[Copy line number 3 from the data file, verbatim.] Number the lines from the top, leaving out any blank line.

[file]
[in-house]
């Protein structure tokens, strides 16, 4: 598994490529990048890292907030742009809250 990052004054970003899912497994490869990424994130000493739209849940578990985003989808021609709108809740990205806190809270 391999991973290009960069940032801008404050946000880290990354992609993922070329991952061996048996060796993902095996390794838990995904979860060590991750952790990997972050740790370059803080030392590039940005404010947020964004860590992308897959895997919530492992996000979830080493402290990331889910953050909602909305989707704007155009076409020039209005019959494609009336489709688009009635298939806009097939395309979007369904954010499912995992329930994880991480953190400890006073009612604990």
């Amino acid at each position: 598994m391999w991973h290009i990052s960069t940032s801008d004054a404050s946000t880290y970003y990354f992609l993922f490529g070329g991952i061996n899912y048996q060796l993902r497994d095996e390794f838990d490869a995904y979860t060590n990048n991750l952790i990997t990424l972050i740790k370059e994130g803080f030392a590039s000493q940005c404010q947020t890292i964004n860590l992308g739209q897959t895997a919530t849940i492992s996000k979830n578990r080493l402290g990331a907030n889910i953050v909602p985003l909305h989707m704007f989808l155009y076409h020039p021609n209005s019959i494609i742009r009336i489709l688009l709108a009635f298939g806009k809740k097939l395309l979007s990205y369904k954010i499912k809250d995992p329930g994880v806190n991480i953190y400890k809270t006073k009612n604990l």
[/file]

């Amino acid at each position: 598994m391999w991973h290009i990052s960069t940032s801008d004054a404050s946000t880290y970003y990354f992609l993922f490529g070329g991952i061996n899912y048996q060796l993902r497994d095996e390794f838990d490869a995904y979860t060590n990048n991750l952790i990997t990424l972050i740790k370059e994130g803080f030392a590039s000493q940005c404010q947020t890292i964004n860590l992308g739209q897959t895997a919530t849940i492992s996000k979830n578990r080493l402290g990331a907030n889910i953050v909602p985003l909305h989707m704007f989808l155009y076409h020039p021609n209005s019959i494609i742009r009336i489709l688009l709108a009635f298939g806009k809740k097939l395309l979007s990205y369904k954010i499912k809250d995992p329930g994880v806190n991480i953190y400890k809270t006073k009612n604990l």